Emergency call services and telecom operators urge EU to protect telecom networks from power cuts

Emergency call services and telecom operators urge EU to protect telecom networks from power cuts

MILAN/STOCKHOLM/PARIS, Dec 5 (Reuters) – Europe’s major telecoms operators and an emergency services lobby on Monday urged Brussels to protect mobile and fixed networks from power cuts, according to a letter reviewed by Reuters, while as concerns grow about a loss of telecommunications networks during widespread outages.

Europe is facing potential energy rationing and blackouts following the war in Ukraine, testing key services such as emergency calls and infrastructure such as telecommunications networks this winter.

Some of Europe’s top telecom executives, including the boss of Orange, have recently raised concerns about this.

The joint letter sent on Monday is the first official step by the European Telecommunications Network Operators (ETNO) and the European Emergency Numbers Association (EENA) to put pressure on the executive body of the European Union to he intervenes.

ETNO represents former telephone monopolies such as Germany’s Deutsche Telekom (DTEGn.DE), Spain’s Telefonica (TEF.MC) and Telecom Italia (TLIT.MI), while EENA represents more than 1,500 representatives of emergency services in 80 countries.

“If telecommunications networks were to experience planned outages, citizens would risk not having access to communications services for the duration of the outage, including emergency communications,” the letter signed by the chiefs said. of EENA and ETNO.

In the event of rationing during the winter, certain services such as hospitals, police departments and food production facilities would be given priority under current plans to ensure the least possible impact in the event of an outage.

Most public safety response points (PSAPs) – call centers linking emergency calls – are already designated as critical infrastructure, the letter says, meaning all reasonable steps would be taken to ensure they are not affected by power outages.

But emergency services and telecom operators fear that telecom infrastructure, which depends on connection to the electricity grid to function, may not be flagged as critical in some countries.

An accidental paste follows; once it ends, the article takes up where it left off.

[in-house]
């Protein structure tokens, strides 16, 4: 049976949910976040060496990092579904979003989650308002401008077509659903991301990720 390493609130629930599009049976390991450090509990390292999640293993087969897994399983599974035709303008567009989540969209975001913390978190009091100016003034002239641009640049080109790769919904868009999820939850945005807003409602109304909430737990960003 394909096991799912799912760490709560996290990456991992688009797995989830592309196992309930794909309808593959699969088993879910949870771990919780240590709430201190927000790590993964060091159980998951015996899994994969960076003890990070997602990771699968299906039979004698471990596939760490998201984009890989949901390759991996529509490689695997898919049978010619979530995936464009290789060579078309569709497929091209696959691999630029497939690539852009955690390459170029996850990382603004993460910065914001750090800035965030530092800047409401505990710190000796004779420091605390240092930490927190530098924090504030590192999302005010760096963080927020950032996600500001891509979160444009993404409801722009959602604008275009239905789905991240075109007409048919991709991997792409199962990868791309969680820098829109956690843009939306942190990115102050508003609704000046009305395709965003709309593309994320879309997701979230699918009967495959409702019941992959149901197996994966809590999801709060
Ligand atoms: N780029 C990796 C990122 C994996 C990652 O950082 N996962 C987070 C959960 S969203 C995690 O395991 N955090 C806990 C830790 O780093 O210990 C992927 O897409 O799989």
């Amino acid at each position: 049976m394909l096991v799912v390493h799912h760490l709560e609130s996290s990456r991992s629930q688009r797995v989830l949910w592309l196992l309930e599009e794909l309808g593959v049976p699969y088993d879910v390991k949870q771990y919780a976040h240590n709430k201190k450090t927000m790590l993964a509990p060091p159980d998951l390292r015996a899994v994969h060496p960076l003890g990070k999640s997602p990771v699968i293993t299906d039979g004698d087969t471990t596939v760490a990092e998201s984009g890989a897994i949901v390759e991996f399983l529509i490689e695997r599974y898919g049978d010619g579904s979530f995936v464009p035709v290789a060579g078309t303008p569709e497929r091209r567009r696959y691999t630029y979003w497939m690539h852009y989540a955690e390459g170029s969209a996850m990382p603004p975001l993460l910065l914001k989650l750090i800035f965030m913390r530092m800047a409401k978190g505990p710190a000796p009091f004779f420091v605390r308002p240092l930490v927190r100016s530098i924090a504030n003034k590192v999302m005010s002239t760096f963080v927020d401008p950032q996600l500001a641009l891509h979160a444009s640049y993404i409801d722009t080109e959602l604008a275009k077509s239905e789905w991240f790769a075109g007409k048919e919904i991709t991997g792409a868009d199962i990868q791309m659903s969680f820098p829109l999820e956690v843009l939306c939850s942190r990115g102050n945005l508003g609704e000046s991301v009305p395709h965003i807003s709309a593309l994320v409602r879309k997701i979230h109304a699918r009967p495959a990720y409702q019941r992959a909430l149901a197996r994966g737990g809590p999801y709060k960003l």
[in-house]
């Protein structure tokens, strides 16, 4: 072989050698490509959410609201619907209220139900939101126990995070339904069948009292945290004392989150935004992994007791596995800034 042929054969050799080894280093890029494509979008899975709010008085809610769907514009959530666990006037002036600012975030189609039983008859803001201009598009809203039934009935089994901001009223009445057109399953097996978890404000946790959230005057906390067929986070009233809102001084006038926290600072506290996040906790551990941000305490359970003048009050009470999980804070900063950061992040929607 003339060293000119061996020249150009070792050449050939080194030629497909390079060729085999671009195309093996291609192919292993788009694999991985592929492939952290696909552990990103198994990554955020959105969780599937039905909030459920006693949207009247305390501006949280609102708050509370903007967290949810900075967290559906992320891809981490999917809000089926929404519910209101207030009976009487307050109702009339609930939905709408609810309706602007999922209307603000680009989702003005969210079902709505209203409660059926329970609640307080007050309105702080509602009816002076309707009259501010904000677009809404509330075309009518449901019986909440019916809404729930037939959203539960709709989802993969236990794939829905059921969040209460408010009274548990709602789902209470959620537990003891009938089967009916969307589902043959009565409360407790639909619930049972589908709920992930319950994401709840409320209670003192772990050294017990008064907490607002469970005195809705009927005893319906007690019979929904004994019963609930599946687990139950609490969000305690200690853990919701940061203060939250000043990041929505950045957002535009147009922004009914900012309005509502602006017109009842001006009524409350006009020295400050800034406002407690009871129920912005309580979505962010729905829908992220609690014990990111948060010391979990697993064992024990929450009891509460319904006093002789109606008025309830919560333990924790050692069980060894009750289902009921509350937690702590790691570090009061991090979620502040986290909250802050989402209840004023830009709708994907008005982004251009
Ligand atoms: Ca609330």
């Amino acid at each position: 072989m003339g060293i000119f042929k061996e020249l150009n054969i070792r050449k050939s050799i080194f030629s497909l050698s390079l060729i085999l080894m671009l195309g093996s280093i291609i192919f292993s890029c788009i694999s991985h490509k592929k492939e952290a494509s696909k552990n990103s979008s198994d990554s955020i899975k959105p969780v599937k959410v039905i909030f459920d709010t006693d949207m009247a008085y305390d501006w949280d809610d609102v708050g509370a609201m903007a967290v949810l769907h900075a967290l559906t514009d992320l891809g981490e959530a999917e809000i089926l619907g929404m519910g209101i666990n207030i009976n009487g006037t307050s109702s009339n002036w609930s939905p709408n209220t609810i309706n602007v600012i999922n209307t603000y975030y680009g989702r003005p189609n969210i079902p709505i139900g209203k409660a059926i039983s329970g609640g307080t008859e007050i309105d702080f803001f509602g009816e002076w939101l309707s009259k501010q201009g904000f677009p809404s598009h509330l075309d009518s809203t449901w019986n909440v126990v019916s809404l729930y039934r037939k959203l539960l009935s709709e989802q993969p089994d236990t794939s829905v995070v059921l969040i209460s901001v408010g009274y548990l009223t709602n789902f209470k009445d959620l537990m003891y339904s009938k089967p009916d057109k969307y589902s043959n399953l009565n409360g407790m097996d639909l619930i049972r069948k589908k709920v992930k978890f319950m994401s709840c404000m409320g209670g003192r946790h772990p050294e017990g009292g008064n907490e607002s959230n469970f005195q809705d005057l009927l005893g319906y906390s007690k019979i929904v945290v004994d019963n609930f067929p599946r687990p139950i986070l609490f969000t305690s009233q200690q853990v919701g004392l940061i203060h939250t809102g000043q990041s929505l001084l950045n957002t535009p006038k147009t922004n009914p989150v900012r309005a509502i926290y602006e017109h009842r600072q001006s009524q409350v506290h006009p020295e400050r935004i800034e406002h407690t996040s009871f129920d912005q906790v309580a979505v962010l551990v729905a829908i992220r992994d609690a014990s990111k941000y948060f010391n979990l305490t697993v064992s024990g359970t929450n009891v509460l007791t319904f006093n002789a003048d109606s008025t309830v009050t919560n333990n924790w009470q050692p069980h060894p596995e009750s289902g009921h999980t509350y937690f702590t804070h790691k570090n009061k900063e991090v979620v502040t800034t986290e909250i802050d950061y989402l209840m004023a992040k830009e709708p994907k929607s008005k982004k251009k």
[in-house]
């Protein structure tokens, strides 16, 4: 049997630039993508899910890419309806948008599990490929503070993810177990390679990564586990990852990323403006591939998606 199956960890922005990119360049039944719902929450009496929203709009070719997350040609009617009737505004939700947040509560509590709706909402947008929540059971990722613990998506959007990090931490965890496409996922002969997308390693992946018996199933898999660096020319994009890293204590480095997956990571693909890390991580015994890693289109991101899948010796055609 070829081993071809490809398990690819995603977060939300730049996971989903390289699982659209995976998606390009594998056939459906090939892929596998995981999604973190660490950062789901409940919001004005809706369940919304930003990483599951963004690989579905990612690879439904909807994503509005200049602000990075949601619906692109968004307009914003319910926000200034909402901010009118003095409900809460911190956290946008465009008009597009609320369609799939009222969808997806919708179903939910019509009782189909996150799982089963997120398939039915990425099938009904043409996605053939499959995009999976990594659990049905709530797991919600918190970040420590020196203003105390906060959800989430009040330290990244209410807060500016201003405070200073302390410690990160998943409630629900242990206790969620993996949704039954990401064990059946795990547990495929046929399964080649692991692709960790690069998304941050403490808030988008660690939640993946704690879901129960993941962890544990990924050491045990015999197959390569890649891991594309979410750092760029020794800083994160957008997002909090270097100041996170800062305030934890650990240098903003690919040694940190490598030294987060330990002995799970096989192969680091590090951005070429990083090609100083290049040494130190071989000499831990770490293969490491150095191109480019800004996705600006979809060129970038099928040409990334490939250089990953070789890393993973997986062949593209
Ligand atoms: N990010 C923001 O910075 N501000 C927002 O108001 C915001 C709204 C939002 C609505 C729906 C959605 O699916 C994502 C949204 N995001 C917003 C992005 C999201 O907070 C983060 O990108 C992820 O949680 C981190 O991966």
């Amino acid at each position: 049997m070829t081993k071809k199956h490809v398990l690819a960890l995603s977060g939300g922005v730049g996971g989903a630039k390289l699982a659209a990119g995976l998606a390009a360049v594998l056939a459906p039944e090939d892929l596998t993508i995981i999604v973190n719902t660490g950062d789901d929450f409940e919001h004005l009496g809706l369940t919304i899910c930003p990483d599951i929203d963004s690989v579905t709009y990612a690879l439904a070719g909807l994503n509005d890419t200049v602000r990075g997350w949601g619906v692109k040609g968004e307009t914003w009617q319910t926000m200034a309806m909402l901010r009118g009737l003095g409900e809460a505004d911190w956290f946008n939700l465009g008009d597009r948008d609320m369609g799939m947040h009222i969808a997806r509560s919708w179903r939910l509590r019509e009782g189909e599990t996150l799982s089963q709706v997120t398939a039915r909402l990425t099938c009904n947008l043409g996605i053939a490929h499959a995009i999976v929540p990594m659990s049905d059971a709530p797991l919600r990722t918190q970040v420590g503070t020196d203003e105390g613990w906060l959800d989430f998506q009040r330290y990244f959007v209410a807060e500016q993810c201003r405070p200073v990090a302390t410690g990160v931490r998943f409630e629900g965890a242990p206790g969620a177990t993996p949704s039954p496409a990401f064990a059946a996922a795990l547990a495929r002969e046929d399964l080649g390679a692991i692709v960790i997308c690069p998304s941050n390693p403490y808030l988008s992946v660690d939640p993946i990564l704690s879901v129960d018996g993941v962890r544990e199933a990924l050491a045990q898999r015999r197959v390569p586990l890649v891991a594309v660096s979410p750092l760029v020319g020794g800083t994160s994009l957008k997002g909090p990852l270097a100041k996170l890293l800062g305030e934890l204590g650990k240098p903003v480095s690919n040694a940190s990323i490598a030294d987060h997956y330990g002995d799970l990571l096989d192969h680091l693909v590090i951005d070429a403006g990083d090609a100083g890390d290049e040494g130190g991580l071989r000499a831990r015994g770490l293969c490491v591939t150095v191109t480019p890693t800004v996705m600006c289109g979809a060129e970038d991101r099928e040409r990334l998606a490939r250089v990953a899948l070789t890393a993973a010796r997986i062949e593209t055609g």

“We are concerned that telecommunications networks have not been placed on lists of priority sectors,” he said, calling on the European Commission to work with member states to guarantee the maintenance of energy supplies for networks in the event of electricity rationing to enable citizens to access emergency services. services.

EENA also outlined the concerns in a statement on its website after Reuters reported in September that telecoms industry officials feared the network could not cope with power rationing.

The letter was sent to Ditte Juul Jorgensen, Director General of the European Commission’s Energy Department, and his counterpart in the Communications Networks Department, Roberto Viola.

The Commission did not immediately respond to a request for comment.


In Monday’s letter, EENA and ETNO also pointed out that any fallback solution was costly and fragile.

“In our experience, batteries and diesel generators placed in mobile base stations are an easy target for vandalism and theft, and maintenance costs are high,” the letter said.

“Extending the current limited back-up power supply of telecommunications networks is not an option, as not only would it be extremely expensive, but also such an extension would take years,” he said.

France, Sweden and Germany are trying to ensure the continuity of communications even if the power cuts eventually exhaust the backup batteries installed on the thousands of cellular antennas spread over their territory.

But currently there are not enough backup systems in many European countries to deal with widespread power outages, telecoms industry sources said.

Europe has nearly half a million telecom towers, and most of them have backup batteries to run the mobile antennas that last about 30 minutes.

Reporting by Elvira Pollina in Milan, Supantha Mukherjee in Stockholm and Mathieu Rosemain in Paris; Editing by Josephine Mason and Jan Harvey

Our standards: The Thomson Reuters Trust Principles.

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